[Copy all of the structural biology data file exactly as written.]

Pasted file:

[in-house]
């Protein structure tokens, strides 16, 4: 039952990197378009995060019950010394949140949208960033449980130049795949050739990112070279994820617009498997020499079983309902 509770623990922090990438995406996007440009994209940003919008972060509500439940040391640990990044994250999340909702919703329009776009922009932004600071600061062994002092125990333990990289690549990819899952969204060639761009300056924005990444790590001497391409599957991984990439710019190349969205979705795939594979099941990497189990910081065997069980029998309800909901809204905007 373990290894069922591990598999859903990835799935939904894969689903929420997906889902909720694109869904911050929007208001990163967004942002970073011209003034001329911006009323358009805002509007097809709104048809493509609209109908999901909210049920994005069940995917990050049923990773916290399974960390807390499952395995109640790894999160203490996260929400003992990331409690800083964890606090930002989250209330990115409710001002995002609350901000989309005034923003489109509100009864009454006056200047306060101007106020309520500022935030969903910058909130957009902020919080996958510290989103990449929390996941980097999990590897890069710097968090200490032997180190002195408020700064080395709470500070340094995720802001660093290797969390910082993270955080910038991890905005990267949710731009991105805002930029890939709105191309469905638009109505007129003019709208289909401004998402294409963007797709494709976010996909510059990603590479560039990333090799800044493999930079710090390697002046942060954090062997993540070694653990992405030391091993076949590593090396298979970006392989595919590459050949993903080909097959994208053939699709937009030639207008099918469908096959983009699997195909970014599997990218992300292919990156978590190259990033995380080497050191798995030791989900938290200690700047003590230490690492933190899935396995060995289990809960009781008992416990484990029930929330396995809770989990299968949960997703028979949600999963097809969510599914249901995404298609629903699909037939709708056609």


[in-house]
């Protein structure tokens, strides 16, 4: 039952990197378009995060019950010394949140949208960033449980130049795949050739990112070279994820617009498997020499079983309902 509770623990922090990438995406996007440009994209940003919008972060509500439940040391640990990044994250999340909702919703329009776009922009932004600071600061062994002092125990333990990289690549990819899952969204060639761009300056924005990444790590001497391409599957991984990439710019190349969205979705795939594979099941990497189990910081065997069980029998309800909901809204905007 373990290894069922591990598999859903990835799935939904894969689903929420997906889902909720694109869904911050929007208001990163967004942002970073011209003034001329911006009323358009805002509007097809709104048809493509609209109908999901909210049920994005069940995917990050049923990773916290399974960390807390499952395995109640790894999160203490996260929400003992990331409690800083964890606090930002989250209330990115409710001002995002609350901000989309005034923003489109509100009864009454006056200047306060101007106020309520500022935030969903910058909130957009902020919080996958510290989103990449929390996941980097999990590897890069710097968090200490032997180190002195408020700064080395709470500070340094995720802001660093290797969390910082993270955080910038991890905005990267949710731009991105805002930029890939709105191309469905638009109505007129003019709208289909401004998402294409963007797709494709976010996909510059990603590479560039990333090799800044493999930079710090390697002046942060954090062997993540070694653990992405030391091993076949590593090396298979970006392989595919590459050949993903080909097959994208053939699709937009030639207008099918469908096959983009699997195909970014599997990218992300292919990156978590190259990033995380080497050191798995030791989900938290200690700047003590230490690492933190899935396995060995289990809960009781008992416990484990029930929330396995809770989990299968949960997703028979949600999963097809969510599914249901995404298609629903699909037939709708056609």